Prison Diary: Harmony

As regular readers know, every Monday night I lead an old-fashioned hymn sing out at the prison. I've also mentioned our singing in The Slavery of Death and Reviving Old Scratch.

At the middle of the study I have the men pull old songbooks off the shelves, they start calling out numbers, and we sing. Often for 30 or 40 minutes. We have our favorites, but I also try to teach them new songs. Recently I introduced them to "I'm Just a Poor Wayfaring Stranger," and they love it.

But here's the newest development.


For years, we've never had much harmony in the songs. We all, fifty men, just sang the melody. But about a year ago "I Come to the Garden Alone" began to be regularly requested. And for some reason, then men started harmonizing with that song.
And he walks with me, and he talks with me,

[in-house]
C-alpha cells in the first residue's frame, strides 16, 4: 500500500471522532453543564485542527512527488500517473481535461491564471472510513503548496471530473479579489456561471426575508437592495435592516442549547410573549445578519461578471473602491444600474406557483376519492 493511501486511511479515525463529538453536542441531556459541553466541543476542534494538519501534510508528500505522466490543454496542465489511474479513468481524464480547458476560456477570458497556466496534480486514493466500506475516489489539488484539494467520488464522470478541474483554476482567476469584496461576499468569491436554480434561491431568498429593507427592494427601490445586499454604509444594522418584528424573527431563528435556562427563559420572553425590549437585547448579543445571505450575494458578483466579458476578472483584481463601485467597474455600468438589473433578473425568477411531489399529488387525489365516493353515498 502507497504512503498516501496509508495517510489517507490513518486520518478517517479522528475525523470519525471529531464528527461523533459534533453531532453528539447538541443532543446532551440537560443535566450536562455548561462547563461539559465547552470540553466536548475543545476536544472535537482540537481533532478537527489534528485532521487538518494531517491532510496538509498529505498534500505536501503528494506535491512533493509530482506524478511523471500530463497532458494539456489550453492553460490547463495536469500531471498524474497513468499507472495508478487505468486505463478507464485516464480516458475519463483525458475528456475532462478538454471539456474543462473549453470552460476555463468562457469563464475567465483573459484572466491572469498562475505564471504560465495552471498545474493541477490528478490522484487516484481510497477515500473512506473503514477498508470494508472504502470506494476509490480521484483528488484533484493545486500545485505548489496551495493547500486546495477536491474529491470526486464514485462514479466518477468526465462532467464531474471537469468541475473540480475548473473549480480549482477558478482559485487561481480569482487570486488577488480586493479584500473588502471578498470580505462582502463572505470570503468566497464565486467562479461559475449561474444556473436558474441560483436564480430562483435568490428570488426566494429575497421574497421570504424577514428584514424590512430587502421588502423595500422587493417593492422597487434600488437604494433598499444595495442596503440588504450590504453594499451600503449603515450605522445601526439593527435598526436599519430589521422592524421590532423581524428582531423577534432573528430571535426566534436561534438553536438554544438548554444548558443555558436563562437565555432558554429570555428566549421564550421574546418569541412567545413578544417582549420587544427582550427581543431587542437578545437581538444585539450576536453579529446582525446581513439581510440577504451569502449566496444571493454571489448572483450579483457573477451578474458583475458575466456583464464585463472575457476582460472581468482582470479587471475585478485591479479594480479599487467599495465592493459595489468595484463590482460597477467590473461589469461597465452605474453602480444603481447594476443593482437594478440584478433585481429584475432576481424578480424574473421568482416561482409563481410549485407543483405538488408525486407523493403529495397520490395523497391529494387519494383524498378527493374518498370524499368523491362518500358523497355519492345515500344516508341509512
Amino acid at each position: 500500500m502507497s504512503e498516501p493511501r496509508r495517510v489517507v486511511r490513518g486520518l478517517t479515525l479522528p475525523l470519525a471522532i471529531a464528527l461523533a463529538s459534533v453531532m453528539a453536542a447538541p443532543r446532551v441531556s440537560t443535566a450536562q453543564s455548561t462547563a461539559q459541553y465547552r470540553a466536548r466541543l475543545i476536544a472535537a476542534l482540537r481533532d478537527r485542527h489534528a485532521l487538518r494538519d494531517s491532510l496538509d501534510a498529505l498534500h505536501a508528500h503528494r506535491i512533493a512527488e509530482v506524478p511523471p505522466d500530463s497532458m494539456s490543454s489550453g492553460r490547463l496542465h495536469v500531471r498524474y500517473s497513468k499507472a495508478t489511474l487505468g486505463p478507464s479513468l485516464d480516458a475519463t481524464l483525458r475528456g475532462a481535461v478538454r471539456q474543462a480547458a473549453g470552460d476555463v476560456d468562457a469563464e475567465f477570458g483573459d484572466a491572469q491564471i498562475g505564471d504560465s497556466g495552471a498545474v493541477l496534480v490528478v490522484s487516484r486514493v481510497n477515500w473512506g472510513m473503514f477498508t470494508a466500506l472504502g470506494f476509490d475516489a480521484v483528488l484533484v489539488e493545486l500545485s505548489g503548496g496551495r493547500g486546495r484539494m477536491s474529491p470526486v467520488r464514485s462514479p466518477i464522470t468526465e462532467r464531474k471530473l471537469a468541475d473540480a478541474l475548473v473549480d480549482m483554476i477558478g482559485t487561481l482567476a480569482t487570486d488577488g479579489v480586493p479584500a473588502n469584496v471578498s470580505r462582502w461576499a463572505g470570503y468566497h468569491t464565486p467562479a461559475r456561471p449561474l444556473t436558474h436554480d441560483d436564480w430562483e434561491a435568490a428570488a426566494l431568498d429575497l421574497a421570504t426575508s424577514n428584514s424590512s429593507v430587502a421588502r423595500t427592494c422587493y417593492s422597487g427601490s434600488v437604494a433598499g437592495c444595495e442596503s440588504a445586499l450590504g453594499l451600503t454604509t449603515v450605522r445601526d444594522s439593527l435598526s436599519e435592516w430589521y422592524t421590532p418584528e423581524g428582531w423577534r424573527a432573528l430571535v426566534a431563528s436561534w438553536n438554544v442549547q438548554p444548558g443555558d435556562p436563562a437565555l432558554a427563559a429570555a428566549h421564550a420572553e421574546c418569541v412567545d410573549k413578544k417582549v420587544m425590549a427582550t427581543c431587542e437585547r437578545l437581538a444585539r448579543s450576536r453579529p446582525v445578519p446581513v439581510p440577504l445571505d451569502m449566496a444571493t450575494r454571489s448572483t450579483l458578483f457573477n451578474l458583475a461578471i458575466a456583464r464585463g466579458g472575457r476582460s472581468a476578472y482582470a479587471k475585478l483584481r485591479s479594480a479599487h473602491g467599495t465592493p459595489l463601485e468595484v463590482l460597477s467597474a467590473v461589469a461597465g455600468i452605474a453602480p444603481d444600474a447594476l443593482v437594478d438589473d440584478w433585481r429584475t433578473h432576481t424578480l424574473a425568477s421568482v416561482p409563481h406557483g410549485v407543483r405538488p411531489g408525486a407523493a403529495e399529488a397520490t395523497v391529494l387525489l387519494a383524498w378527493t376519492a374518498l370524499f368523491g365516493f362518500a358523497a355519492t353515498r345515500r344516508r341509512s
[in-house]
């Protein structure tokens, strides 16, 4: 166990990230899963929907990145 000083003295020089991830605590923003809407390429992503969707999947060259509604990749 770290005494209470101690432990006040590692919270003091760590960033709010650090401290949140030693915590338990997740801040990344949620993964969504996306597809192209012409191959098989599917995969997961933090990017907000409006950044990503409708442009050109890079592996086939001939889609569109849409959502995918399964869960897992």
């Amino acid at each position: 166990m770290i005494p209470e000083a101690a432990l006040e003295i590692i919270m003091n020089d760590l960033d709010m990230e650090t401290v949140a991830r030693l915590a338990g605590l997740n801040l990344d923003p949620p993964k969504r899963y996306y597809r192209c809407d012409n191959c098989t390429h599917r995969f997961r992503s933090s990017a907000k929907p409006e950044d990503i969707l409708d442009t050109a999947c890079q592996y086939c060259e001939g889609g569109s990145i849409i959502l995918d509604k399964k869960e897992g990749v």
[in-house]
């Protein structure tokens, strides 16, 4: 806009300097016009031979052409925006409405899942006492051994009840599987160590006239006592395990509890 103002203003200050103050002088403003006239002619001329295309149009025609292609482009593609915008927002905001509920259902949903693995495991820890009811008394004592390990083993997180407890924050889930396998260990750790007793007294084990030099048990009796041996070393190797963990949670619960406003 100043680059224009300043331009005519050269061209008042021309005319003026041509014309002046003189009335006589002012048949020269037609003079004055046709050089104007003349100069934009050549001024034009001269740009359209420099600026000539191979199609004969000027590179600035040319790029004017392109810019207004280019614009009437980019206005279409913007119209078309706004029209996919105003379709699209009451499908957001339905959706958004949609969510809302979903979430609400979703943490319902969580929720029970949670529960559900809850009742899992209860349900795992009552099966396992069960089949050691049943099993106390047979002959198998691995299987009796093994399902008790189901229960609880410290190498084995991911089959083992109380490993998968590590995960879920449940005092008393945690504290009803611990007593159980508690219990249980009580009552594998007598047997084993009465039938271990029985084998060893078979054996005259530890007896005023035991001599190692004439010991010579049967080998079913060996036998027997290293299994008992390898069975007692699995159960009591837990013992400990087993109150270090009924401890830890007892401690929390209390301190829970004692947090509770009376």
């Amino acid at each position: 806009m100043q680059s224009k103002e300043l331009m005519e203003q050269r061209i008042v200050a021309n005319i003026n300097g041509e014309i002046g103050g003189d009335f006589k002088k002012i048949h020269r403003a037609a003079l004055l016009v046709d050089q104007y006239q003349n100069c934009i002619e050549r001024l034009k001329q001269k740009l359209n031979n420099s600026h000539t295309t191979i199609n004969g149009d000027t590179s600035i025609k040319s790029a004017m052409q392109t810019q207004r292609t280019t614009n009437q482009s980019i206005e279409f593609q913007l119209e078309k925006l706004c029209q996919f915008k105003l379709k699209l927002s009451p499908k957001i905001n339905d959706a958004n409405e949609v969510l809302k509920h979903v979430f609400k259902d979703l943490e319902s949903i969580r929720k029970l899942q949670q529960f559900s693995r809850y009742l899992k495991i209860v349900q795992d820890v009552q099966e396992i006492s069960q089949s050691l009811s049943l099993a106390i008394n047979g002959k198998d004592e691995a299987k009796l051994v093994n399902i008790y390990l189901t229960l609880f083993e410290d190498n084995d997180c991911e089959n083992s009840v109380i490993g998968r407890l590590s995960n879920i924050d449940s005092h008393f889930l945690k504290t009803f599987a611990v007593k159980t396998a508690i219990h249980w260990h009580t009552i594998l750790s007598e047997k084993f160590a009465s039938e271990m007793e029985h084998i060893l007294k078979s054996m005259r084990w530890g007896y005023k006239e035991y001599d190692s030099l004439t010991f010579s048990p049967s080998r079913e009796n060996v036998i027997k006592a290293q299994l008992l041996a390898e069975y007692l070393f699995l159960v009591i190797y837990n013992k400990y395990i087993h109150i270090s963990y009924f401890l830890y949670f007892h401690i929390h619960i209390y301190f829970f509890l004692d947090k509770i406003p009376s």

and he tells me I am his own.
And the joy we share as we tarry there,
none other, has ever, known.
They had found the notes that made us sound like a barbershop quartet, especially on "as we tarry there." And over time, the harmonizing on this song has helped the men develop an ear for harmony. More and more, they've been taking risks and experimenting with harmonies on the songs we sing. And this Monday I was blown away at good we were sounding.

I'm such a broken record about how much I love singing out at the prison. It's the spiritual highlight of my week.

And now, harmonies!

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